'Fast Money' Recap: Let Your Winning Trades Keep Running

NEW YORK (TheStreet) -- The S&P 500 and Dow Jones Industrial Average closed at all-time highs, the Dow up two points shy of 17,000. 

Brian Kelly, founder of Brian Kelly Capital, said investors can let their winning trades run, meaning they can stay long their positions that have been doing well as the market continues to grind higher. Specifically, he likes Southwest Airlines (LUV). 

Tim Seymour, managing partner of Triogem Asset Management, is looking to the energy space and is a buyer of drilling companies. 

Guy Adami, managing director of stockmonster.com, said refinery stocks can continue higher for now but are always susceptible to negative headlines. He also likes Delta Air Lines (DAL) and JetBlue Airways (JBLU). 

Dan Nathan, co-founder and editor of riskreversal.com, is a buyer of General Electric (GE), which has a good dividend yield and an attractive valuation. He said it seems likely to retest $28. 

Adami said investors are discounting shares of GE too much despite it moving into higher margin businesses. 

Carter Braxton Worth, chief market technician at Sterne Agee, looked at stocks that have underperformed the broader market and have "catchup potential." Specifically, he likes Cameron International (CAM) and Weyerhaeuser (WY).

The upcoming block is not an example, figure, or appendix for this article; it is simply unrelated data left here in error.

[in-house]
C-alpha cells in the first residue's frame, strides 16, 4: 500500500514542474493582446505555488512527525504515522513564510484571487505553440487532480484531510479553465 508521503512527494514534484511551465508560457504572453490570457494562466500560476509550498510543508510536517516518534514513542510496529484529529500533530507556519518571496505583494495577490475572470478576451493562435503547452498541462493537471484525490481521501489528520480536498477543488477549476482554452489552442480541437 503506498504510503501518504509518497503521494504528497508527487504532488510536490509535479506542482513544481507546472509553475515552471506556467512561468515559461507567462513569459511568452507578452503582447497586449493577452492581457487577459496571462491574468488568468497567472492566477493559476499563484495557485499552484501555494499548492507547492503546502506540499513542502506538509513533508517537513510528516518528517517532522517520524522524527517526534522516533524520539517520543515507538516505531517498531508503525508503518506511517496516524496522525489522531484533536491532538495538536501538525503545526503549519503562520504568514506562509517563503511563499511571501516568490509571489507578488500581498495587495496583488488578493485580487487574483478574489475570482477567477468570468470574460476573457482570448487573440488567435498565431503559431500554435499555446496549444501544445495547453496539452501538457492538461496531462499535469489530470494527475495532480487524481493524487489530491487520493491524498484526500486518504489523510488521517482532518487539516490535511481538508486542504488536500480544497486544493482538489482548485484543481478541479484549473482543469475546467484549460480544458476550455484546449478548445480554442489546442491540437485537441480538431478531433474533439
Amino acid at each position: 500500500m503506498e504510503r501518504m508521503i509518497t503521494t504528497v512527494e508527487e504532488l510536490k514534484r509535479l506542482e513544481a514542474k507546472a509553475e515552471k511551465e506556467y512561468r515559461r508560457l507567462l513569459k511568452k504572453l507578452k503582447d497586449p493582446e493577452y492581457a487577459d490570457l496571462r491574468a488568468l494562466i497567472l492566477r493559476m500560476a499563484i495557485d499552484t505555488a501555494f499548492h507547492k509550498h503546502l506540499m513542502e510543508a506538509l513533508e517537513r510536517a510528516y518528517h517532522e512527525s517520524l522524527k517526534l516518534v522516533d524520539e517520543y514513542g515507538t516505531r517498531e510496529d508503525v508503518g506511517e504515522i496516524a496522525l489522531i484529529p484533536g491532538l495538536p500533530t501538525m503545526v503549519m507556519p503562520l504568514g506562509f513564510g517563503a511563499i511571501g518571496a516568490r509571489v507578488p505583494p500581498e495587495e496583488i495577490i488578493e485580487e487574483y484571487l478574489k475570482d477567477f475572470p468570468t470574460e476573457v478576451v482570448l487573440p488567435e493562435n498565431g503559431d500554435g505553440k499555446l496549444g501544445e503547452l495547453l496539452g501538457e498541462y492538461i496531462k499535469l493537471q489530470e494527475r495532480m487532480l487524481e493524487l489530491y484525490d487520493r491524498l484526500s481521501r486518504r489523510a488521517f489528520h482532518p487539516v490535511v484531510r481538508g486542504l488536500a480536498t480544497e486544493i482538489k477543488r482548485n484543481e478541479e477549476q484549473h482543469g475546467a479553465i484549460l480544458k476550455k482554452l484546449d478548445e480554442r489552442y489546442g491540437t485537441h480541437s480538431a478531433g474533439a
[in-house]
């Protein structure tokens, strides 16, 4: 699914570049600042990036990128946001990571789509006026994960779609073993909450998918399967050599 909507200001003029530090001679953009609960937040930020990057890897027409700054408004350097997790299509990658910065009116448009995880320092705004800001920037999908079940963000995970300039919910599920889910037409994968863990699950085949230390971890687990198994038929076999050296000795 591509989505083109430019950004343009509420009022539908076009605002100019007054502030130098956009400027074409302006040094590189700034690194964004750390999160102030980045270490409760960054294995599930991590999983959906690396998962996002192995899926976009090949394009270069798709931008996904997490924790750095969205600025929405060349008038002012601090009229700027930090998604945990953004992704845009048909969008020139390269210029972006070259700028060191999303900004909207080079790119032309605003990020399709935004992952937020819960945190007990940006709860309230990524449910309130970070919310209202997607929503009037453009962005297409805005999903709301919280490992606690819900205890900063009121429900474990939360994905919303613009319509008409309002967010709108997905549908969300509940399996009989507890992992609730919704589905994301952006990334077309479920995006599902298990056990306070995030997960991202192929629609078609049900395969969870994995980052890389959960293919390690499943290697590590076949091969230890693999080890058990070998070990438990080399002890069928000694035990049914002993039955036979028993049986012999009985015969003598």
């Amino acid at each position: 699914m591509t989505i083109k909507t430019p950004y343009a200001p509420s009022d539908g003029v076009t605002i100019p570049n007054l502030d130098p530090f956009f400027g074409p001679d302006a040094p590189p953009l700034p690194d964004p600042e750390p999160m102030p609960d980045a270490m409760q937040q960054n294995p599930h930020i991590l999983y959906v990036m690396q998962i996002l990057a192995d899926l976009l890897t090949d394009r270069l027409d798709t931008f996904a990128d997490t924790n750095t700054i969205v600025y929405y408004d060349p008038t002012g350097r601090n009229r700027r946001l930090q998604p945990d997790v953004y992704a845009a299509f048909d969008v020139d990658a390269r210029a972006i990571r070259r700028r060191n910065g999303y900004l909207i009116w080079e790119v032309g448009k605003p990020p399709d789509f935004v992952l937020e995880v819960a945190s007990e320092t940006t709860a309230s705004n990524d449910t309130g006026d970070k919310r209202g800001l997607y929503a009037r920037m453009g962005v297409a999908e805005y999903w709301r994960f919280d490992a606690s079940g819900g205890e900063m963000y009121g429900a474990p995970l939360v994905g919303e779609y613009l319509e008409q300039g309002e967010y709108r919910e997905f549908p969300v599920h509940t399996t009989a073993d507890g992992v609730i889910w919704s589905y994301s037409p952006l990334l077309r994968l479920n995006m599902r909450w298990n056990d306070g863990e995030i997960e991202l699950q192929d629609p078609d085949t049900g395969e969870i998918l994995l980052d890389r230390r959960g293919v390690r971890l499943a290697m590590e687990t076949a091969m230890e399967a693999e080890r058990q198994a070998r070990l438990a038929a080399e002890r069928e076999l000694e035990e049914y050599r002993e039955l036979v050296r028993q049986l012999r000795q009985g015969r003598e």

Kelly pointed out that falling lumber prices would be a positive for Weyerhaeuser. Seymour added that WY looks interesting on the long side. Adami said he would wait for WY to breakout over $33.50 before getting long.

Nathan said investors should hold off on buying shares of Pandora (P) right now because they are approaching strong resistance near $30. 

Kelly said Goldman Sachs' upgrade of Netflix (NFLX) has come a little too late, and pretty much reiterates the bullish points of which investors are already aware. It doesn't present anything new, he reasoned. 

Adami said traders can buy shares of Netflix at current levels and use $450 as a stop-loss. Investors who have been long can take profits, too, he added. Seymour said the valuation is too overpriced for him to buy the stock. 

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